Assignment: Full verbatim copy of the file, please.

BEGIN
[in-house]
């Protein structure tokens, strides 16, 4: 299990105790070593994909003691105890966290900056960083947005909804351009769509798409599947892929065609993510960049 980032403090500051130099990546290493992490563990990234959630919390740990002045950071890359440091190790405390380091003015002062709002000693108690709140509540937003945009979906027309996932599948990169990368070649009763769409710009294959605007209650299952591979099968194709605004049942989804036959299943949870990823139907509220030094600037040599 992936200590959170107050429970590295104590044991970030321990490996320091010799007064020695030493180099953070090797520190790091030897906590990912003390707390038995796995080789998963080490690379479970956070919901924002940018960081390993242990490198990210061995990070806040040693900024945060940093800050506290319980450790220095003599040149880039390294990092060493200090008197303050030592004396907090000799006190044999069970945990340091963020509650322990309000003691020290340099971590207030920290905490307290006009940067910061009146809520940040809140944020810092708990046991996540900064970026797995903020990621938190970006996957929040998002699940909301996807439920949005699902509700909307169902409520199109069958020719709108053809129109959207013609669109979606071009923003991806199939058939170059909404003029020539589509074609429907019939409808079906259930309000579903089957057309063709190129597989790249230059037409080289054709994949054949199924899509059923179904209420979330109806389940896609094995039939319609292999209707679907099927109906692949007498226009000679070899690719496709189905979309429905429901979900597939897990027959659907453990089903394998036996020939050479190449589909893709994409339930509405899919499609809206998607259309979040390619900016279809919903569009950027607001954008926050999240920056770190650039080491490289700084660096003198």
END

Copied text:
[in-house]
């Protein structure tokens, strides 16, 4: 299990105790070593994909003691105890966290900056960083947005909804351009769509798409599947892929065609993510960049 980032403090500051130099990546290493992490563990990234959630919390740990002045950071890359440091190790405390380091003015002062709002000693108690709140509540937003945009979906027309996932599948990169990368070649009763769409710009294959605007209650299952591979099968194709605004049942989804036959299943949870990823139907509220030094600037040599 992936200590959170107050429970590295104590044991970030321990490996320091010799007064020695030493180099953070090797520190790091030897906590990912003390707390038995796995080789998963080490690379479970956070919901924002940018960081390993242990490198990210061995990070806040040693900024945060940093800050506290319980450790220095003599040149880039390294990092060493200090008197303050030592004396907090000799006190044999069970945990340091963020509650322990309000003691020290340099971590207030920290905490307290006009940067910061009146809520940040809140944020810092708990046991996540900064970026797995903020990621938190970006996957929040998002699940909301996807439920949005699902509700909307169902409520199109069958020719709108053809129109959207013609669109979606071009923003991806199939058939170059909404003029020539589509074609429907019939409808079906259930309000579903089957057309063709190129597989790249230059037409080289054709994949054949199924899509059923179904209420979330109806389940896609094995039939319609292999209707679907099927109906692949007498226009000679070899690719496709189905979309429905429901979900597939897990027959659907453990089903394998036996020939050479190449589909893709994409339930509405899919499609809206998607259309979040390619900016279809919903569009950027607001954008926050999240920056770190650039080491490289700084660096003198």